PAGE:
It certainly sais right there not to use metarefresh with 302... now we need to figure out the rest :)lol I don't know if we should write to Apache or actually it is SE problem.. G and Y! has the same... so it must be something Apache could answer.



 6:39 pm on Sep 23, 2004 (gmt 0)

They made this decision because of the last email reply from G on this issue, basically saying that both URL's (the client URL, and the affiliate URL) have the same content, so G is listing the one with the higher 'rank'.

This interests me because I am considering creating a website that would feature a large amount of copyright-free text, along with my own commentary and related data from other sources. The navigation and page design would be my own work.

The text explicitly says that everything produced by this organization is free of copyright and may be reproduced. In fact, other publishers sell the text (in paper). But the organization that produces it does display it on their website. So I am worried that Google may spot the similarities and ban my website because (presumably) it will have the lower page rank.

What exactly does Google look for? The exact same HTML code? (which would not be the case here) or large amounts of same text as it is displayed in a browser?


 9:22 pm on Sep 23, 2004 (gmt 0)

To avoid a ban for duplicate content, simply provide snippets in the main page and use an IFRAME to deliver the main content. Exclude robots from the directory in which the main content is stored.

Of course, you may not rank as well this way but your users will be happy.

On the matter of this being an Apache problem, unless I am missing something, this sounds like nonsense. If Google indexed content pages instead of pages that redirect to content the problem simply would not exist. I can see no possible way that this can be explained as a server problem - it's a Google/Yahoo problem.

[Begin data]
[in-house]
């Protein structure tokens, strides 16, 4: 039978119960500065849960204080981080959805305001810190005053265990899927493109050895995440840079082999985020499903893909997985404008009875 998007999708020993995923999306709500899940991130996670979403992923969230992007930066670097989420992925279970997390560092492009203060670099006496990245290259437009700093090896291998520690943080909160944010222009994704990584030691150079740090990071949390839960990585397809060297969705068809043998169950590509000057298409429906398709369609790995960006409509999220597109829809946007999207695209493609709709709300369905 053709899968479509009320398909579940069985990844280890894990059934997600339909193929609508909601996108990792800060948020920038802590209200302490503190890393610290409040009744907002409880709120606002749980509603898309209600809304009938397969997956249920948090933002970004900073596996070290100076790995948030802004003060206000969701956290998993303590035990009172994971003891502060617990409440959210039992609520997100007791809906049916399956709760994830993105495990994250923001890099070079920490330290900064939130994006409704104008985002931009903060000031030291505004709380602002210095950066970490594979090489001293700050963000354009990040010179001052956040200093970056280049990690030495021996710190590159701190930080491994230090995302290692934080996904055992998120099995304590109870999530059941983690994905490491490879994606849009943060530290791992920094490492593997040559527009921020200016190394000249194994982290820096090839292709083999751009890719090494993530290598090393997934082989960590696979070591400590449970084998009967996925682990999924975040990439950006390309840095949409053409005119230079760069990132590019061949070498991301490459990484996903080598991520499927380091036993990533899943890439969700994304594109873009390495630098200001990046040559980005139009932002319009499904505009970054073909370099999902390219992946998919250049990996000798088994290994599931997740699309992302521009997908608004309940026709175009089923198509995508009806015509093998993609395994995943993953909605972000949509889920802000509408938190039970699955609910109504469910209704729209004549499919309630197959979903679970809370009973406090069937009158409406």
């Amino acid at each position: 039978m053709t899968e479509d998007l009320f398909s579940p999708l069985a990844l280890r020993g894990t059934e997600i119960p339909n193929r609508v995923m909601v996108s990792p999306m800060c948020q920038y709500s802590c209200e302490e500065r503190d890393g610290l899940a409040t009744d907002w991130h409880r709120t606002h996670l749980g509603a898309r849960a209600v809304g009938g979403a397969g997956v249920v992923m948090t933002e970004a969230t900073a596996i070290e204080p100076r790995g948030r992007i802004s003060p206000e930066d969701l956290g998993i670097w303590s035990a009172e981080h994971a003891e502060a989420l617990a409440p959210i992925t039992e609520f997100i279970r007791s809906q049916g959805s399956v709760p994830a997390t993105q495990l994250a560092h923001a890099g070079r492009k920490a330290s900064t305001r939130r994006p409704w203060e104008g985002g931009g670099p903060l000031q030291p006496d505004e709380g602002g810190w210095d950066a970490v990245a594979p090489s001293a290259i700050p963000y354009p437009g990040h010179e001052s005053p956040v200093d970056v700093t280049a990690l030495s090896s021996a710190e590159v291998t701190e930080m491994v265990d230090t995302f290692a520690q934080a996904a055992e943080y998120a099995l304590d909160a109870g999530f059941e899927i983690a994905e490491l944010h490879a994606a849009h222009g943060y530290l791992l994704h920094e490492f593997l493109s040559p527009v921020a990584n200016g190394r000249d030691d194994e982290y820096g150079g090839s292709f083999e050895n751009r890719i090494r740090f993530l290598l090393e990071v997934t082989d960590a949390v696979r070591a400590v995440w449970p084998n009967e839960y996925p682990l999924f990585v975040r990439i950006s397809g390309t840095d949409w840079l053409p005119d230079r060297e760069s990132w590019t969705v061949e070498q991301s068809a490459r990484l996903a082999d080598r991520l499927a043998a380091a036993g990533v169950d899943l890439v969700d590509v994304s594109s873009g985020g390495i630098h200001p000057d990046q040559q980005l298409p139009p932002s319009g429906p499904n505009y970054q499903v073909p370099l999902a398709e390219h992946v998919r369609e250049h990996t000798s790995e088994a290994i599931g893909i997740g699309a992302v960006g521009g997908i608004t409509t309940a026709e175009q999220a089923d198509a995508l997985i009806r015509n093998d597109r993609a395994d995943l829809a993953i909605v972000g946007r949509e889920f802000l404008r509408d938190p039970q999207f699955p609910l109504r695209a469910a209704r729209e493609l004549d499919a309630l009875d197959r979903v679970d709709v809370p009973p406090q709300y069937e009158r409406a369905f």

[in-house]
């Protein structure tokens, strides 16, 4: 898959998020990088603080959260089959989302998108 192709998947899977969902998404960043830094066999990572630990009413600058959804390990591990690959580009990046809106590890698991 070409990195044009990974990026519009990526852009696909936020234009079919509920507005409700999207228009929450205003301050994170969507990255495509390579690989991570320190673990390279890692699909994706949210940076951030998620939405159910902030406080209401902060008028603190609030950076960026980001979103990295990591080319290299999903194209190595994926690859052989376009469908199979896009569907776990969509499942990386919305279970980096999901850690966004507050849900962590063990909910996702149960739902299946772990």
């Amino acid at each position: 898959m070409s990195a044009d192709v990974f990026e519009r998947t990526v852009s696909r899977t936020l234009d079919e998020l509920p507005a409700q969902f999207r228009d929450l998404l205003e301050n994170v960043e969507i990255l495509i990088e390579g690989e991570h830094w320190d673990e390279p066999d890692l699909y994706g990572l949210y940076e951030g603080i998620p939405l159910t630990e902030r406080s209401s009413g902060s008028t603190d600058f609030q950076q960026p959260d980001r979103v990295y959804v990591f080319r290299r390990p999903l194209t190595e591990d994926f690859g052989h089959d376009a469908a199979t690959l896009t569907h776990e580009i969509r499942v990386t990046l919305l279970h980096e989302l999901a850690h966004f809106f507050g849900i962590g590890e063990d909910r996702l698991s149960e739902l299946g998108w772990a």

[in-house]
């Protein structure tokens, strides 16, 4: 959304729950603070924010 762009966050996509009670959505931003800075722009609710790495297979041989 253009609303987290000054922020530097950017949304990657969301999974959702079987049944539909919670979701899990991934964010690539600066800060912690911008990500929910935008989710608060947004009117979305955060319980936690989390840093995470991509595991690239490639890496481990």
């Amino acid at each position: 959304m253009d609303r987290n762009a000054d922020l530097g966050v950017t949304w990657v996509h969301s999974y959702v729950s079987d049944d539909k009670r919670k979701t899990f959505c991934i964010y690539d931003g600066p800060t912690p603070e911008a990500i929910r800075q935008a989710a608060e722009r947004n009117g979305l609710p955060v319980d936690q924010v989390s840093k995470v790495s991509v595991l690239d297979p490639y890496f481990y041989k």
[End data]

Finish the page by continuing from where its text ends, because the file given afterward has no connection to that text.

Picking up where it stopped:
9:33 pm on Sep 23, 2004 (gmt 0)

What is the legitimate use if any of using the 302 redirect location:url *with* an accompanying meta-refresh. If the two url's (the redirect and the refresh) were the same the two would be redundant. If site 1 redirects to site 2 and then at the same time metarefreshes to the target site... is this the method of the hijacks? Does site 2 get credit for the target sites pages and pr? If so, why is this different from site 1 just caching the target sites code to begin with and cloaking it to the bots? ...Keeping in mind there are no doubt several variations of this going on at any one time.


 4:48 am on Sep 24, 2004 (gmt 0)


On the matter of this being an Apache problem, unless I am missing something, this sounds like nonsense.

i did not say that it was an apache *problem*, i said that the specific cases i know of are all from servers running apache 1.3x.

i also see, from network traces, not a header checker, that there is a subtle difference in the way that apache handles certain boundary cases. while *fully* conformant to rfc 2616, the difference still sort of stands out. so, it is not an *apache* problem, rather it is behaviour that is specifically seen in certain configurations of apache 1.3x. the possibility exists that it is being interpreted in an unexpected way by an external program under someone else's control.

as an experienced programmer, i think you will recognise that boundary cases are often where bugs lie because a programmer relied on behaviour that did not hold true at the boundary.